On the eve of the Civil War, the problem of escaped slaves who were apprehended after fleeing to the North aggravated the tensions between the free states and the South. While the 1850 Fugitive Slave Act required that free states return escapees to their masters, Deuteronomy states unequivocally, “Thou shalt not deliver unto his master the servant which is escaped from his master unto thee. He shall dwell with thee, even among you, in that place which he shall choose in one of thy gates, where it liketh him best: thou shalt not oppress him.” Yitzhak Melamed examines how Christian and Jewish exegetes explained this law:
Abraham Ibn Ezra (ca. 1089–1164), a polyglot and an astounding poet, grammarian, philosopher, astronomer, and Bible commentator [argued that] abuse of the slave reflects poorly on the nature of God, desecrating the divine name. According to Ibn Ezra’s explanation, the prohibition on returning the slave to his (legal) master is not grounded in the moral norms of the society from which the slave ran away (where the slave is just a criminal fugitive), nor is it clear what Israelite norm requires assisting the fugitive slave (since slavery was legal among the Israelites). It is just “God’s honor” that commends sheltering the slave . . . and providing him an asylum.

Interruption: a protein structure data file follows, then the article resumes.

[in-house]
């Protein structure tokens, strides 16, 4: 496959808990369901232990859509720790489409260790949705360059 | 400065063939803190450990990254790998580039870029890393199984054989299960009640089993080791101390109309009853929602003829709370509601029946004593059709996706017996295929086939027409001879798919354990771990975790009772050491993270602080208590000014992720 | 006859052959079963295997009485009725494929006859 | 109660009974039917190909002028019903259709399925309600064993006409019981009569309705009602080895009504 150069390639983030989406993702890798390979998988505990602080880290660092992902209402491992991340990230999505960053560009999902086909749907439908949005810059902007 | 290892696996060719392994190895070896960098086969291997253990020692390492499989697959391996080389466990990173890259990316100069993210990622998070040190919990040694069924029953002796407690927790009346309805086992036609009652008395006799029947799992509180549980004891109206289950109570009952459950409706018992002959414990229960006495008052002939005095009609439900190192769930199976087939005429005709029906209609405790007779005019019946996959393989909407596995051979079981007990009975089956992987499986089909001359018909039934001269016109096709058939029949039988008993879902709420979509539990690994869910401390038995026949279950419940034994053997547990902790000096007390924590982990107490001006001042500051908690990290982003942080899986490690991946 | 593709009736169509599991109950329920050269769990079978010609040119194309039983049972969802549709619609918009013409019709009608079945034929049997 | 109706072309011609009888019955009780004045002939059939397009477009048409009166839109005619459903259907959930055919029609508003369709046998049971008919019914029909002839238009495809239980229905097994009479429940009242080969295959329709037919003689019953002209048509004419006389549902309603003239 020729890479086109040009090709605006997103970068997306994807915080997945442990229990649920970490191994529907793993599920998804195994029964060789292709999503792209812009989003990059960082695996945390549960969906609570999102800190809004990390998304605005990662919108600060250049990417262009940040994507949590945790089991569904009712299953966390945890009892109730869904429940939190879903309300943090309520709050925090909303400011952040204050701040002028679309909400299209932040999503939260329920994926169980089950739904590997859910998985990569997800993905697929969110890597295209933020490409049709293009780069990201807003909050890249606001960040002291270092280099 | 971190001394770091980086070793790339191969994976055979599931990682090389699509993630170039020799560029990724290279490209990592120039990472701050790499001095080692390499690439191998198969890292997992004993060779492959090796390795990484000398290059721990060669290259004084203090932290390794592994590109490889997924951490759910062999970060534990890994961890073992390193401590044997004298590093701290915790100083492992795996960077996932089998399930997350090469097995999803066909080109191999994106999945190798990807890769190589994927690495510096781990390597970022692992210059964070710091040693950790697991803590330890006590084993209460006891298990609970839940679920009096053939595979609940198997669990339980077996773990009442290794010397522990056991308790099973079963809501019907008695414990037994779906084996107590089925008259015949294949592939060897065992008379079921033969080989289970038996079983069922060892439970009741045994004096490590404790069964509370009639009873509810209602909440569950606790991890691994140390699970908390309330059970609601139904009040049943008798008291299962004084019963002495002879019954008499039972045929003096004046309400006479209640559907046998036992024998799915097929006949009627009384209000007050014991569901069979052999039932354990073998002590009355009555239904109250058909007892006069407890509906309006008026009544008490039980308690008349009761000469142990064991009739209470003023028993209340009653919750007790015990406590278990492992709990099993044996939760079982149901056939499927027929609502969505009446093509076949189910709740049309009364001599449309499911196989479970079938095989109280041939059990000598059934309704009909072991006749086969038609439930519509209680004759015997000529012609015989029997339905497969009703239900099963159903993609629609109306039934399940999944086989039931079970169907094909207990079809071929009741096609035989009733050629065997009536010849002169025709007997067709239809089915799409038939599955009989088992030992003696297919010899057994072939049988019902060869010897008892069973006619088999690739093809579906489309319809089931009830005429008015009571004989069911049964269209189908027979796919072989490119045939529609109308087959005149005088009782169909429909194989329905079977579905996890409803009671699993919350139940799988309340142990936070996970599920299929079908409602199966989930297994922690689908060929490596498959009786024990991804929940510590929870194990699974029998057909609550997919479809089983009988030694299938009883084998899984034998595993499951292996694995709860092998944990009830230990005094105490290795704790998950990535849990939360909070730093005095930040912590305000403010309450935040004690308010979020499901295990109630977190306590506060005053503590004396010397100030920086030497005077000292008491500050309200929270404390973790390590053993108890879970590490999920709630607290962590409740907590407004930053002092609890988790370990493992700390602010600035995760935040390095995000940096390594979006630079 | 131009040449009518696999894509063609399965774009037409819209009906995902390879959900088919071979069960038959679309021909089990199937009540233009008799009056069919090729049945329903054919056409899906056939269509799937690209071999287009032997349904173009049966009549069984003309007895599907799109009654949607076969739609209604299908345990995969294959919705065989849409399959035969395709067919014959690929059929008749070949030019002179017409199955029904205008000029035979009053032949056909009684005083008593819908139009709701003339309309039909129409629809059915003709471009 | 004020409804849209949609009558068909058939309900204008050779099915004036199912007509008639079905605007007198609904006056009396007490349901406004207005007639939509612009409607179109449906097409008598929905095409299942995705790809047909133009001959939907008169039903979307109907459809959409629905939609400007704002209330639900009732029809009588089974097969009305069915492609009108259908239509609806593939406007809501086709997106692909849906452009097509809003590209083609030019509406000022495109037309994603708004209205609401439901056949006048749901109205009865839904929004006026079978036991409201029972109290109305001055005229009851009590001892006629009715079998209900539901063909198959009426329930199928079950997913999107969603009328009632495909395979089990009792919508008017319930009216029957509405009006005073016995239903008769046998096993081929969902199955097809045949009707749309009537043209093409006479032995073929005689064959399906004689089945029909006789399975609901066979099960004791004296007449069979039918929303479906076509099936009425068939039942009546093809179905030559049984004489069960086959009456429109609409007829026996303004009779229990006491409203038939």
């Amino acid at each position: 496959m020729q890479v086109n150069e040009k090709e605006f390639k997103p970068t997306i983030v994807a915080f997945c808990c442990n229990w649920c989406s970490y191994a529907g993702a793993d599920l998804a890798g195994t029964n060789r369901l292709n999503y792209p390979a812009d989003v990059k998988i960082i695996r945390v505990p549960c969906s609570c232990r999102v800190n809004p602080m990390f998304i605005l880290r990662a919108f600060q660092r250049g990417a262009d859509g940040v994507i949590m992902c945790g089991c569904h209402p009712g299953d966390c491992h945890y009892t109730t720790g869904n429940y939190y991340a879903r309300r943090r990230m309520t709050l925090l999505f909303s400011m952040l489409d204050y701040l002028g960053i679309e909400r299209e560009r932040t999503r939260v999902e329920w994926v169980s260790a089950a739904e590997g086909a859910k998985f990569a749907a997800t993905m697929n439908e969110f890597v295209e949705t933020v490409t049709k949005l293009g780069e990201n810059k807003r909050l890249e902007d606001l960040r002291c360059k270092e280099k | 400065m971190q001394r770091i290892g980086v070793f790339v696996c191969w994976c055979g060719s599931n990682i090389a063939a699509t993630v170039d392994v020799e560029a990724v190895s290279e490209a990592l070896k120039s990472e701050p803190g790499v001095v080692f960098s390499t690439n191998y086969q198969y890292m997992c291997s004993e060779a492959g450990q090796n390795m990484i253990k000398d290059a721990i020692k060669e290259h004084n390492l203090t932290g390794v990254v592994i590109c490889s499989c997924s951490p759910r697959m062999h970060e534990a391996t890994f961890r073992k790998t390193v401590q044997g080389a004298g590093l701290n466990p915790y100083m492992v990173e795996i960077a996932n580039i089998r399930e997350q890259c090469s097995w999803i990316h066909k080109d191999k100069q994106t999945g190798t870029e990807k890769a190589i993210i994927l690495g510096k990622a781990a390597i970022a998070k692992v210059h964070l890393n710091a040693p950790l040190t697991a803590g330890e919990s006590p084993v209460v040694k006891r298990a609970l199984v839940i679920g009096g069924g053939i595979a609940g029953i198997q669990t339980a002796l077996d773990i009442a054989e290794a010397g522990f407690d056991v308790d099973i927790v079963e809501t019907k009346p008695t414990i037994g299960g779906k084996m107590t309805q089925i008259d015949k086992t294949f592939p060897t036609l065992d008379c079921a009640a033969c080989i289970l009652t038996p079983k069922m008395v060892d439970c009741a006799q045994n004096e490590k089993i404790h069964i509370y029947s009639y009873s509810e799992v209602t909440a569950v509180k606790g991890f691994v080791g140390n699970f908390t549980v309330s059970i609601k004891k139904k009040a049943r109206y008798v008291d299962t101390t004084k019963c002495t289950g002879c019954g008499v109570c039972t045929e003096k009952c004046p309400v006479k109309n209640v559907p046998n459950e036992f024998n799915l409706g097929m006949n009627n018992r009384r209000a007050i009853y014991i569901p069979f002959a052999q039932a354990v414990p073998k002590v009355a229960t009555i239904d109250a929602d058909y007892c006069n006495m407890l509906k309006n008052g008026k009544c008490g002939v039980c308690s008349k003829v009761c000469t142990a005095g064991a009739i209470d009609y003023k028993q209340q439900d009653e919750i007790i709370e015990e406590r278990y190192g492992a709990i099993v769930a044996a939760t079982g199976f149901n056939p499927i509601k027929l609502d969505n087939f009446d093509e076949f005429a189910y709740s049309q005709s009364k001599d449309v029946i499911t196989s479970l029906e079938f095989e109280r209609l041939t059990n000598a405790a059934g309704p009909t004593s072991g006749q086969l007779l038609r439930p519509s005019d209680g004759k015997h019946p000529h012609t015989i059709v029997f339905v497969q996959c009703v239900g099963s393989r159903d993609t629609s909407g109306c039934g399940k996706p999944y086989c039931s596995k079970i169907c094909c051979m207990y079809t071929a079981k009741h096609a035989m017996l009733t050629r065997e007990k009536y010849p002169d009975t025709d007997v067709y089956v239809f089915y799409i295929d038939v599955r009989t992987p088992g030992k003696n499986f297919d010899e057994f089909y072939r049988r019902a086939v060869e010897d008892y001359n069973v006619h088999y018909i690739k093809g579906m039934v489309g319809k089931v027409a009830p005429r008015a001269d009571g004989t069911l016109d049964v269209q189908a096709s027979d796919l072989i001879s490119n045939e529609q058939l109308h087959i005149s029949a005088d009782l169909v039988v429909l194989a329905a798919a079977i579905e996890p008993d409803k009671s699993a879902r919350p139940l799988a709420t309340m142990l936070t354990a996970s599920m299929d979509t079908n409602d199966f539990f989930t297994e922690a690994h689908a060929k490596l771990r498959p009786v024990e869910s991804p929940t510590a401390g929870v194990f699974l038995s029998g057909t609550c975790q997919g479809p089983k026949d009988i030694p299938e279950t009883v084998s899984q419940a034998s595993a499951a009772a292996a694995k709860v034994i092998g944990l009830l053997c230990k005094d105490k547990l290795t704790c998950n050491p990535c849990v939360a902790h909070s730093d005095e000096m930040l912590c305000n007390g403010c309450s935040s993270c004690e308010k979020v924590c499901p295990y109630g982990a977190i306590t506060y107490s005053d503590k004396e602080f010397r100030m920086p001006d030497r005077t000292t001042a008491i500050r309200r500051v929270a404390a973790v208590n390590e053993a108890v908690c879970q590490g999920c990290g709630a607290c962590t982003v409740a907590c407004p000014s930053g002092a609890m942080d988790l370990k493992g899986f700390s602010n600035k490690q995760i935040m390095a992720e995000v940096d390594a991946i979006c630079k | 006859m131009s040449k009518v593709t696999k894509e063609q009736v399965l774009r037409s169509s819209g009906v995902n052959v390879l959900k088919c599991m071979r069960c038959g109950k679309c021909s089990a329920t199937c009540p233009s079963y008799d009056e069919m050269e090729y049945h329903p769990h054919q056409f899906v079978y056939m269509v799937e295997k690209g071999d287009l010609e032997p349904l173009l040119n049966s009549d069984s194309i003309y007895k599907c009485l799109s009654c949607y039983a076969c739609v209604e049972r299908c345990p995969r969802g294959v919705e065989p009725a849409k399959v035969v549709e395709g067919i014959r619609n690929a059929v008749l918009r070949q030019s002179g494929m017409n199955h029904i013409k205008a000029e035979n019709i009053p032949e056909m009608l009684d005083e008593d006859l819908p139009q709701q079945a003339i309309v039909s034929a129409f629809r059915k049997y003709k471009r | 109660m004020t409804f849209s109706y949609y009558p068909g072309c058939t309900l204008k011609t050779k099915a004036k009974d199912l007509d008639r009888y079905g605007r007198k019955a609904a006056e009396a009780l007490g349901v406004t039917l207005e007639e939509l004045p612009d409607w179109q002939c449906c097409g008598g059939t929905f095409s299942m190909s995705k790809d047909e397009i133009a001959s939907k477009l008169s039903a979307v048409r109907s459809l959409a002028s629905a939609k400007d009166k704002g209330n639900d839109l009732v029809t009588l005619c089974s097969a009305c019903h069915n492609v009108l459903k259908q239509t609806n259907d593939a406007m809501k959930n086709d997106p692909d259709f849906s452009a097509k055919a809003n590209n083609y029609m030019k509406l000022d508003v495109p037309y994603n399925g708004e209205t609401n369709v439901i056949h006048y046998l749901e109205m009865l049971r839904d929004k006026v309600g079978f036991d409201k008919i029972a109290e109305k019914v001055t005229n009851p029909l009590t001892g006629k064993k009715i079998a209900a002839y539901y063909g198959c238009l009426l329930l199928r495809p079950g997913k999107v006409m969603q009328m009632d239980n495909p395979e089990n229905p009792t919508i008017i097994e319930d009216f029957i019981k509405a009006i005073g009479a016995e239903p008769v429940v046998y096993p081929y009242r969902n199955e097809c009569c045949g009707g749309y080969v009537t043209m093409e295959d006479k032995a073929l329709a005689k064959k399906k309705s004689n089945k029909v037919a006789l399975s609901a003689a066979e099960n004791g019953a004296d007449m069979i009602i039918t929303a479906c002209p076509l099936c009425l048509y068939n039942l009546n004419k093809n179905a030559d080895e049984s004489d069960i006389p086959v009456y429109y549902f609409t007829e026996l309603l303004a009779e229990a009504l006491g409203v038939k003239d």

Moses Maimonides (1138–1204), [by contrast, believed that] the purpose of the law is to cultivate a moral and psychological trait of standing on the side of the weak and the abused.
In its historical context, Deuteronomy’s law stands in contrast to those of other ancient Near Eastern legal collections, which frequently include prohibitions against harboring fugitive slaves.